Microsoft slams NSA for enabling recent Ransomware attack

By William Gayde ยท 35 replies
May 15, 2017
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  1. bmw95

    bmw95 TS Maniac Posts: 199   +164

    And this is definitely the other side to the coin. My initial comment was about things being Microsoft's fault, and I still stand by that because of MS attitude that they can do no wrong and then question why companies are doing what they are doing. I was in IT for a little bit and I totally understand why it's so important to wait for a bit after MS releases an update.

    Then on the other side, you have companies who are still on windows XP, making ridiculous statements that Microsoft is some horrible company that doesn't support them at all. And then when they get bit from something that the NSA does as per your comment, they just automatically blame MS for their own problems.

    I guess it's just a very destructive cycle. My point though is that people would be a lot more happy to stand behind microsoft if the company didn't just simply dismiss itself as even just a tiny part of any problem that shows up. For example they could take a look at the reason why companies are so slow to update, and notice the amount of support calls they get from their customers after releasing updates. Then think, 'well hmmm, maybe we're contributing to this problem a bit'. Instead the company either blames the customer or bullies customers into doing what they want.
  2. merikafyeah

    merikafyeah TS Enthusiast Posts: 84   +36

    Because businesses use a completely different version of Windows with completely different patches from end users? What world do you live in?

    But if you want an example of businesses being affected more than end users then I remember KB3163622 broke Group Policy which affected organizations everywhere. It was HUGE.

    There was also MS16-075 and MS16-076 which affected Netlogon and SMB server functions. KB3161606 update rollup caused numerous issues including many bugs with Hyper-V instances.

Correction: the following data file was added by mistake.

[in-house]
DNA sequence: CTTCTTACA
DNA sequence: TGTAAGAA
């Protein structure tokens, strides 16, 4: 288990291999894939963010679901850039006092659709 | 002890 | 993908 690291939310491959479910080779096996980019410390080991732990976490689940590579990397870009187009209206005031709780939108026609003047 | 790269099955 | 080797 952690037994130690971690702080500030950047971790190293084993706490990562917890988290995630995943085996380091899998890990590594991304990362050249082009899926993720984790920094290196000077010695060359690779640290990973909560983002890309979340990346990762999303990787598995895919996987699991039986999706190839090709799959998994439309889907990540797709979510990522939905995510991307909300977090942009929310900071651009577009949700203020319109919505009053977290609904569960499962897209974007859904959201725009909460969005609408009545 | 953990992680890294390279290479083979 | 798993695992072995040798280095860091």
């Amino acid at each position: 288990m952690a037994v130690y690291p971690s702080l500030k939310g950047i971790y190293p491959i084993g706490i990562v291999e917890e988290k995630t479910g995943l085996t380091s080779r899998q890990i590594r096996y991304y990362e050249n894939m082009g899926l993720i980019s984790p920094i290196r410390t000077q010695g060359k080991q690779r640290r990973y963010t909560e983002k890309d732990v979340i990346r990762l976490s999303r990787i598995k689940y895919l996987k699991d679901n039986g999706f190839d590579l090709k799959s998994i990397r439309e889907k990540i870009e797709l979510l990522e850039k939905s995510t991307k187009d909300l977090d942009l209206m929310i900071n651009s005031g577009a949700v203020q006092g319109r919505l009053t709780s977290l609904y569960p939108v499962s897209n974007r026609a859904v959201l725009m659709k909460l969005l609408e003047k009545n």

Microsoft's quality control is lower than ever and anyone who manages these systems would know first hand.
  3. wiyosaya

    wiyosaya TS Evangelist Posts: 1,935   +764

    Seems like you and I can keep yelling about things like this, but even though we are vociferous about them, there are those who simply cannot understand that when an update breaks a business computer, it costs the business a lot of money.
  4. wiyosaya

    wiyosaya TS Evangelist Posts: 1,935   +764

    If you want the references, I am sure you are skilled enough to find them yourself.

    As you noted, there are versions of 10 where a user can disable updates. I've done so. Why? Because updates have broken things to the point of making my PC unusable, and also to the point of making some features that I regularly use unusable on at least one of the machines where I have disabled updates.

    So I should allow M$ to push updates to my PCs so that my PCs break and become unusable? I don't think so.

    And before you go lecturing me about how I am going to get a virus, I've been using PCs since the early 90s and have never gotten a virus simply because I am security conscious, don't expose my internal network to the outside world, and am easily able to see a scam. I am not saying that I won't or can't get a virus, but in 25+ years of PC ownership, most of them using M$ operating systems and 20+ years of internet usage, I have yet to get a virus. It is pretty easy, from my point of view, to NOT get a virus.